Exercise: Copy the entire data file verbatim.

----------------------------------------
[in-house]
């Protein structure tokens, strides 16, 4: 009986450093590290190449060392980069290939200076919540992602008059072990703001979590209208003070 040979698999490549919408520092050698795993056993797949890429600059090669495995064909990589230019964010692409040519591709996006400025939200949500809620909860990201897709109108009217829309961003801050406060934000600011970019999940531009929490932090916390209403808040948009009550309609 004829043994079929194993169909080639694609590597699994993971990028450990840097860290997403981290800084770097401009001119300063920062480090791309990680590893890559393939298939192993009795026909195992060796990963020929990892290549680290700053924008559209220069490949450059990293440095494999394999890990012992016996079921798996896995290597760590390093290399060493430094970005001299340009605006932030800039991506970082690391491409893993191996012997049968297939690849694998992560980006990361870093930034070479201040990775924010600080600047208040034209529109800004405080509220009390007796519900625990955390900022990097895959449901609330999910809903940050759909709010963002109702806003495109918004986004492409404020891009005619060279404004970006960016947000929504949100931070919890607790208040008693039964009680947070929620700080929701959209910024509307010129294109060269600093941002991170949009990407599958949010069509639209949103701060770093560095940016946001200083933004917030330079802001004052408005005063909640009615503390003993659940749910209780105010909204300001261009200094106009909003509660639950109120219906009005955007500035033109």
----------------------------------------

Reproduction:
[in-house]
């Protein structure tokens, strides 16, 4: 009986450093590290190449060392980069290939200076919540992602008059072990703001979590209208003070 040979698999490549919408520092050698795993056993797949890429600059090669495995064909990589230019964010692409040519591709996006400025939200949500809620909860990201897709109108009217829309961003801050406060934000600011970019999940531009929490932090916390209403808040948009009550309609 004829043994079929194993169909080639694609590597699994993971990028450990840097860290997403981290800084770097401009001119300063920062480090791309990680590893890559393939298939192993009795026909195992060796990963020929990892290549680290700053924008559209220069490949450059990293440095494999394999890990012992016996079921798996896995290597760590390093290399060493430094970005001299340009605006932030800039991506970082690391491409893993191996012997049968297939690849694998992560980006990361870093930034070479201040990775924010600080600047208040034209529109800004405080509220009390007796519900625990955390900022990097895959449901609330999910809903940050759909709010963002109702806003495109918004986004492409404020891009005619060279404004970006960016947000929504949100931070919890607790208040008693039964009680947070929620700080929701959209910024509307010129294109060269600093941002991170949009990407599958949010069509639209949103701060770093560095940016946001200083933004917030330079802001004052408005005063909640009615503390003993659940749910209780105010909204300001261009200094106009909003509660639950109120219906009005955007500035033109």